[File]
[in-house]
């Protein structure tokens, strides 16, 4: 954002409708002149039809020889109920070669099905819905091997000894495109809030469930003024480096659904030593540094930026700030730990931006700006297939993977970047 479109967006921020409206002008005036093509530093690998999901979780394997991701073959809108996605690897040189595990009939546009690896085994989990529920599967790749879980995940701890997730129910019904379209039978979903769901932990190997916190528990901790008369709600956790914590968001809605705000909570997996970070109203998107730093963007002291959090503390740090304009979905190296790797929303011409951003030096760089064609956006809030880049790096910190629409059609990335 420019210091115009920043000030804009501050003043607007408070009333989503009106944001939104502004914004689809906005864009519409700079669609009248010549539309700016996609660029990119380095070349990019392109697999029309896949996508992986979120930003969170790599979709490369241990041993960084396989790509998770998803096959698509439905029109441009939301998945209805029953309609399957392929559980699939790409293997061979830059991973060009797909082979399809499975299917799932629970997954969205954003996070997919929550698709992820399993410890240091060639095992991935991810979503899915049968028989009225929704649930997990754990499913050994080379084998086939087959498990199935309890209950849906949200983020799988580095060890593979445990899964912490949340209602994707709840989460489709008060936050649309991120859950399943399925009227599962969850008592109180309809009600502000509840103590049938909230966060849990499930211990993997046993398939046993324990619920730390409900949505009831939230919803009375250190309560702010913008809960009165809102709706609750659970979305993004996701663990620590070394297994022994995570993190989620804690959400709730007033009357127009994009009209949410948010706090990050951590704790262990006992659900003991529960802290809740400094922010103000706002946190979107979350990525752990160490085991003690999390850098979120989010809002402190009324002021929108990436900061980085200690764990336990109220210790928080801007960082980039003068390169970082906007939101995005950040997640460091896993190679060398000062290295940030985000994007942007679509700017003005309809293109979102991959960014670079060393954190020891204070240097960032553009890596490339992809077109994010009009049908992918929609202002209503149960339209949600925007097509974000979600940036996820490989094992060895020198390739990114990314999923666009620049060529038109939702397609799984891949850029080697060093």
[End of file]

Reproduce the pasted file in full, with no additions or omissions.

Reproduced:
[in-house]
């Protein structure tokens, strides 16, 4: 954002409708002149039809020889109920070669099905819905091997000894495109809030469930003024480096659904030593540094930026700030730990931006700006297939993977970047 479109967006921020409206002008005036093509530093690998999901979780394997991701073959809108996605690897040189595990009939546009690896085994989990529920599967790749879980995940701890997730129910019904379209039978979903769901932990190997916190528990901790008369709600956790914590968001809605705000909570997996970070109203998107730093963007002291959090503390740090304009979905190296790797929303011409951003030096760089064609956006809030880049790096910190629409059609990335 420019210091115009920043000030804009501050003043607007408070009333989503009106944001939104502004914004689809906005864009519409700079669609009248010549539309700016996609660029990119380095070349990019392109697999029309896949996508992986979120930003969170790599979709490369241990041993960084396989790509998770998803096959698509439905029109441009939301998945209805029953309609399957392929559980699939790409293997061979830059991973060009797909082979399809499975299917799932629970997954969205954003996070997919929550698709992820399993410890240091060639095992991935991810979503899915049968028989009225929704649930997990754990499913050994080379084998086939087959498990199935309890209950849906949200983020799988580095060890593979445990899964912490949340209602994707709840989460489709008060936050649309991120859950399943399925009227599962969850008592109180309809009600502000509840103590049938909230966060849990499930211990993997046993398939046993324990619920730390409900949505009831939230919803009375250190309560702010913008809960009165809102709706609750659970979305993004996701663990620590070394297994022994995570993190989620804690959400709730007033009357127009994009009209949410948010706090990050951590704790262990006992659900003991529960802290809740400094922010103000706002946190979107979350990525752990160490085991003690999390850098979120989010809002402190009324002021929108990436900061980085200690764990336990109220210790928080801007960082980039003068390169970082906007939101995005950040997640460091896993190679060398000062290295940030985000994007942007679509700017003005309809293109979102991959960014670079060393954190020891204070240097960032553009890596490339992809077109994010009009049908992918929609202002209503149960339209949600925007097509974000979600940036996820490989094992060895020198390739990114990314999923666009620049060529038109939702397609799984891949850029080697060093």